Wounded Syrians Left Bleeding With The Enemy

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Nahariya Hospital has treated 86 Syrian patients. Pic: Oren Peles

Nahariya Hospital has treated 86 Syrian patients. Pic: Oren Peles

By Sam Kiley, Middle East Correspondent, Sky News, Naharia

As some Israeli Arabs join rebels fighting Assad, the Jewish state is quietly engaged in efforts to treat wounded Syrians.

A hint of a rueful smile plays across his face as Zaaki Juma’a tells me he is glad his son is dead. What else can he say?

Muayed was 26. A year into marriage. A devout Muslim who left his village to go and fight in Syria and did not come back.

His family gathered to mourn him the day after they found out first that he had even gone to join the rebels against Bashar al Assad, and second that he had died there when they got an email and a photograph of his bullet riddled body.

There had been no explanation. No final letter of farewell and no news of the two friends who had gone with him.

Perhaps there never will be. Not least because the dead man and his comrades are Israelis – citizens of a country that is technically at war with Syria.

The Jewish State has been trying to keep the unfolding tragedy of Syria at arm’s length. But like all of Syria’s neighbours, it has been unable to resist the contagion of the war.

Mr Juma’a insisted that his son had died a martyr. That he had achieved what he set out to and would find heavenly reward for his sacrifice.

“It does not matter if you are an Israeli, or whatever passport you carry, if you are a Muslim and your fellow Muslims are suffering then you should help,” Mr Juma’a says, clutching a photograph of the heavily bearded son he did not understand. Mr Juma’a is not religious.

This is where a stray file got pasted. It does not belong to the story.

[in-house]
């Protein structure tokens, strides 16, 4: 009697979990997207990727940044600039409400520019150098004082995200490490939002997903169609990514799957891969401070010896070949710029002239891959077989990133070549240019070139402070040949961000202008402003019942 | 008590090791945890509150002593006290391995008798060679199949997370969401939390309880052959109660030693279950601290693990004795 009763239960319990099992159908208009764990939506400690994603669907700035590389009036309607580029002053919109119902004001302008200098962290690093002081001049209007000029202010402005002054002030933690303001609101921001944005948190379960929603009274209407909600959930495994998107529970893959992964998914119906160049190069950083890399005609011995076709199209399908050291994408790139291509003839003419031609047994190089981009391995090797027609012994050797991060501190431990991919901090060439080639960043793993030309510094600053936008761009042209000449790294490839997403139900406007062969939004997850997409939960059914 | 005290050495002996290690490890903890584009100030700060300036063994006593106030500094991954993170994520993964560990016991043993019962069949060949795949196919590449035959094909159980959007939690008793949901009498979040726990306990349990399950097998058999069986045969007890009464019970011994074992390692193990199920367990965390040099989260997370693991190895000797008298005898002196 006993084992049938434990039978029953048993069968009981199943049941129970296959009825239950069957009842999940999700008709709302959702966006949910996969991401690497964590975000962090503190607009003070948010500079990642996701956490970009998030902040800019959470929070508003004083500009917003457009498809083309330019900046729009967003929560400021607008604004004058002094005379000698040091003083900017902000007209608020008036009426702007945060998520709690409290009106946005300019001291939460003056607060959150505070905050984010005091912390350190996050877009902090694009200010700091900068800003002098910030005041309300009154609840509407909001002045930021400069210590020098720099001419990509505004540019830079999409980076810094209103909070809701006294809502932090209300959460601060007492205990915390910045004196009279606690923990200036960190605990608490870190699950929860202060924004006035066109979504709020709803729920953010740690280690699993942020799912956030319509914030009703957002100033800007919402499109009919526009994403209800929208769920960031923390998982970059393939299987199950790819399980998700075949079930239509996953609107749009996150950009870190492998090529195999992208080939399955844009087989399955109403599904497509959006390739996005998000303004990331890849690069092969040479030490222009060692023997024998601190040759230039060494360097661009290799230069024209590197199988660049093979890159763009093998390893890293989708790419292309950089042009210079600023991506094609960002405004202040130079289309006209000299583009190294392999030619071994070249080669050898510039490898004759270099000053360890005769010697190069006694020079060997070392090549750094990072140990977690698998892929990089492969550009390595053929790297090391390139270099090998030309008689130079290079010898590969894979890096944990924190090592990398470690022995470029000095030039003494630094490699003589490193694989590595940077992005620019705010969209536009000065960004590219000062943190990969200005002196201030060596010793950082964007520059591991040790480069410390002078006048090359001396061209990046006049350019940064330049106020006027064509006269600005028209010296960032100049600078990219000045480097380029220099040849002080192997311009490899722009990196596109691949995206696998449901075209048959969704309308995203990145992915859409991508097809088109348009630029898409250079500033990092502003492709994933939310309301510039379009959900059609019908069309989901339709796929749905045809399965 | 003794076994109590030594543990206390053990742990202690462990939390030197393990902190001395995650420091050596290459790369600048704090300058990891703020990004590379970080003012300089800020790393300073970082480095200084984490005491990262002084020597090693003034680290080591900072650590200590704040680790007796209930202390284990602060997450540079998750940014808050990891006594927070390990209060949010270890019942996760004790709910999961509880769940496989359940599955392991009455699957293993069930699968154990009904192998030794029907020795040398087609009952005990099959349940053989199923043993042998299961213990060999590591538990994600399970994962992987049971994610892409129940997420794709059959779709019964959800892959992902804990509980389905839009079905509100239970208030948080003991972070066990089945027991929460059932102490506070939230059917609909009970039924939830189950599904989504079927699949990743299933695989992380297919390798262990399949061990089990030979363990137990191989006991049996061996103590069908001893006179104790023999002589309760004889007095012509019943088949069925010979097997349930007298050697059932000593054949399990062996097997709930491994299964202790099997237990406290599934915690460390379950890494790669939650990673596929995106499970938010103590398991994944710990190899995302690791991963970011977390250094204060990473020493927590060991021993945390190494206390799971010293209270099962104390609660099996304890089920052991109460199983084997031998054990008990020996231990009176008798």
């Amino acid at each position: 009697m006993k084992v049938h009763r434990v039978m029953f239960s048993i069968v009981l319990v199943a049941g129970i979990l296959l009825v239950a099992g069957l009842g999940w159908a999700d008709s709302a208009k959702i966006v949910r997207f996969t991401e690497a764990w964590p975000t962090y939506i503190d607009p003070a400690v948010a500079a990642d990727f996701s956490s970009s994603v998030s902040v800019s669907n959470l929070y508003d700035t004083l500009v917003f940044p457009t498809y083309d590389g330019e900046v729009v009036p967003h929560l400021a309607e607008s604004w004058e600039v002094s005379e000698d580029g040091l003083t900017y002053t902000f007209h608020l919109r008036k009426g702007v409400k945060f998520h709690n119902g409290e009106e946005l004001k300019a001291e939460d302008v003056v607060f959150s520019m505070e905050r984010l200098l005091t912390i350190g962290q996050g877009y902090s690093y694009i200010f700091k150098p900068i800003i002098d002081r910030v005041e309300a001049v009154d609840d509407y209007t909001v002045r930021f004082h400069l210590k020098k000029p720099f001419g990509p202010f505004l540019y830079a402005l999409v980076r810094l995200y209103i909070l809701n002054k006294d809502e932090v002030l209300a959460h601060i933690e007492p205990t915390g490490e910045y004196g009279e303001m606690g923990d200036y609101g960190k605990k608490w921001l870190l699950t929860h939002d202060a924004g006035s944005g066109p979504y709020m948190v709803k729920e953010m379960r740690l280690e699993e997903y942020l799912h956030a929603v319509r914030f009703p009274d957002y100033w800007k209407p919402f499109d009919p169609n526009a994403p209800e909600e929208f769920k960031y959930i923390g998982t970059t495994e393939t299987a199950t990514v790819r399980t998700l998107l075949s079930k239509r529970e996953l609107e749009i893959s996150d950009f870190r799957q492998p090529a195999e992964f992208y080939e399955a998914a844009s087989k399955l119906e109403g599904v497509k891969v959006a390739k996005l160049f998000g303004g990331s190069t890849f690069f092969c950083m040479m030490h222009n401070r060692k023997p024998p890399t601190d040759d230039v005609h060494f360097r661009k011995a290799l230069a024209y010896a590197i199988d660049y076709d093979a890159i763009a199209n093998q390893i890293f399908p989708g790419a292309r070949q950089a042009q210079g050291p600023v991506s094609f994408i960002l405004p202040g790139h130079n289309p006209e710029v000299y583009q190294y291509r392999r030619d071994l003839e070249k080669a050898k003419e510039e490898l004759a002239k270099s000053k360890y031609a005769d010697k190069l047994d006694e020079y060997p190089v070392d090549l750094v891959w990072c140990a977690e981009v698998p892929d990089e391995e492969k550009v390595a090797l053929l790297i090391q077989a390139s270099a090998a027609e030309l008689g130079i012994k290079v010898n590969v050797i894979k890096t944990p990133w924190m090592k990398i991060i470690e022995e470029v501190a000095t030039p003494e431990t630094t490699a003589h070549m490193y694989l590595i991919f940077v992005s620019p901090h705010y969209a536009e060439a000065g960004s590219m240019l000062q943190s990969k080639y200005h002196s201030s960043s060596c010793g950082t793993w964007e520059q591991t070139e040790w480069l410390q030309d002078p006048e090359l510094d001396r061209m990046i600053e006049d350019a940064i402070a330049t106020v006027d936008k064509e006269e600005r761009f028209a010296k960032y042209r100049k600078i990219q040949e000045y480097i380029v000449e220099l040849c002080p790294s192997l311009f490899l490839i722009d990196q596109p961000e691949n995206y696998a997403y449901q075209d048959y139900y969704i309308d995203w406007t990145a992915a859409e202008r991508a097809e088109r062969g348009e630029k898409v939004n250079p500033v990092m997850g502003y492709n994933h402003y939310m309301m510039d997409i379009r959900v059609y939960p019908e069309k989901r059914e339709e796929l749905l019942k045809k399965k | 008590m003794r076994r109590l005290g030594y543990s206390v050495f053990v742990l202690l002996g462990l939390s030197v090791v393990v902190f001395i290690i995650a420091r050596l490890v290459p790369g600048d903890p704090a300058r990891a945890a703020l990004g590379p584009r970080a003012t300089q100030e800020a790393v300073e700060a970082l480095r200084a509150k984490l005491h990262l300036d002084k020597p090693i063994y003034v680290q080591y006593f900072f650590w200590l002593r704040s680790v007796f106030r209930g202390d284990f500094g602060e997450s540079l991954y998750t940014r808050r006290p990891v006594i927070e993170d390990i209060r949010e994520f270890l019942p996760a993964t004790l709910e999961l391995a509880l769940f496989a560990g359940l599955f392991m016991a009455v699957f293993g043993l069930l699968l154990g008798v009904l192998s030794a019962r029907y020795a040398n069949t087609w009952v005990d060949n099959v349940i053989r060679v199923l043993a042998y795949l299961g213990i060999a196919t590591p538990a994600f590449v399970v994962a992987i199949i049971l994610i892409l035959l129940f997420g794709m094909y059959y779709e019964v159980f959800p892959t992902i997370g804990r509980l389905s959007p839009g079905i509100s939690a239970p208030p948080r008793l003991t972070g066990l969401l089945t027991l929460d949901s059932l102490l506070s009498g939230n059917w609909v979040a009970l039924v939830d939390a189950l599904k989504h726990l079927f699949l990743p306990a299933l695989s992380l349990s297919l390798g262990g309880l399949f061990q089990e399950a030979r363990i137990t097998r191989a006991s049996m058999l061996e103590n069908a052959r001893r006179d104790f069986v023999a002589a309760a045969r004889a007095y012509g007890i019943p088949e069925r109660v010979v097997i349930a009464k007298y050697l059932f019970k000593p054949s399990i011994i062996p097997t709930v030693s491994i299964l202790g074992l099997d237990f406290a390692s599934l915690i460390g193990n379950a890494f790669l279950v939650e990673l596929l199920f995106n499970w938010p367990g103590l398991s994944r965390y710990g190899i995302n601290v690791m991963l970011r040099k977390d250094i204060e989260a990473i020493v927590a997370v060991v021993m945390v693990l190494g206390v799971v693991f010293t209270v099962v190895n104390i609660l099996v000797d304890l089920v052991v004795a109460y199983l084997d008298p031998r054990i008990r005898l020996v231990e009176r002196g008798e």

“I have to respect his decisions,” he says. “He has found his paradise.”

Around 10 Israeli Arabs are believed to have travelled to Syria to join rebel groups, most likely through Turkey. One is reported to have been arrested on return to Israel. Maed is the first to have been killed.

Israeli-held territory on the Golan Heights is regularly hit by stray mortars and artillery from fighting inside Syria and the Israeli defence forces have also engaged Syrian targets when they have been shot at.

But the Jewish State, which has also conducted air raids against weapons convoys believed to be heading to Hizbollah in Lebanon, is keen to stay out of the conflict for fear of triggering an escalation with the Lebanese guerrillas who have an arsenal of 40,000 rockets aimed at Israel.

The Israeli military has also, though, been quietly engaged in a humanitarian effort to treat wounded Syrians who are smuggled to one of its field hospitals on the Golan and on to intensive care units deeper into the country.

This secret pipeline of wounded ends at either the Safed or Nahariya Hospitals.

Dr Jean Soustiel, director of neurosurgery at Nahariya Hospital, which has treated a total of 86 Syrian patients, says many of them arrive with wounds that indicate attempted execution – gun shots to the back of the head and axe wounds.

Severely wounded, they most often arrive unconscious and with no idea that they are being treated by Israeli doctors at a hospital that was itself hit by a Hezbollah rockets in 2006.

“They are sometimes very afraid and nervous when they wake up and hear Hebrew being spoken and are told that they are in Israel,” he says.

“But soon they relax as they can feel the warmth around them.”

Syrian patients stay longer in hospital than they would normally because there is no reliable post-operative care back in Syria.

But the staff treating them also know that once back home, the Syrian patients cannot ever reveal that they were treated in Israel.

If they did they would be murdered – and privately some Israeli staff say they have heard of whole families being massacred because of this.

All of the Syrians are returned to their home country. One at least does not want to go home.

Registered, like all Syrian patients as ‘John Doe’, he lies in intensive care recovering from a smashed jaw, shattered leg, and internal injuries.

Dr Nickola Machul, director of intensive care, speaks to him in Arabic and he mimes his replies.

He had five children. Two survived the bomb attack on his village that so severely injured him. Tears cascade down his face as he signals this with his fingers.

Then he repeatedly indicates with both hands that he wants to stay put in Israel forever, a refugee in limbo hosted by his own country’s enemies.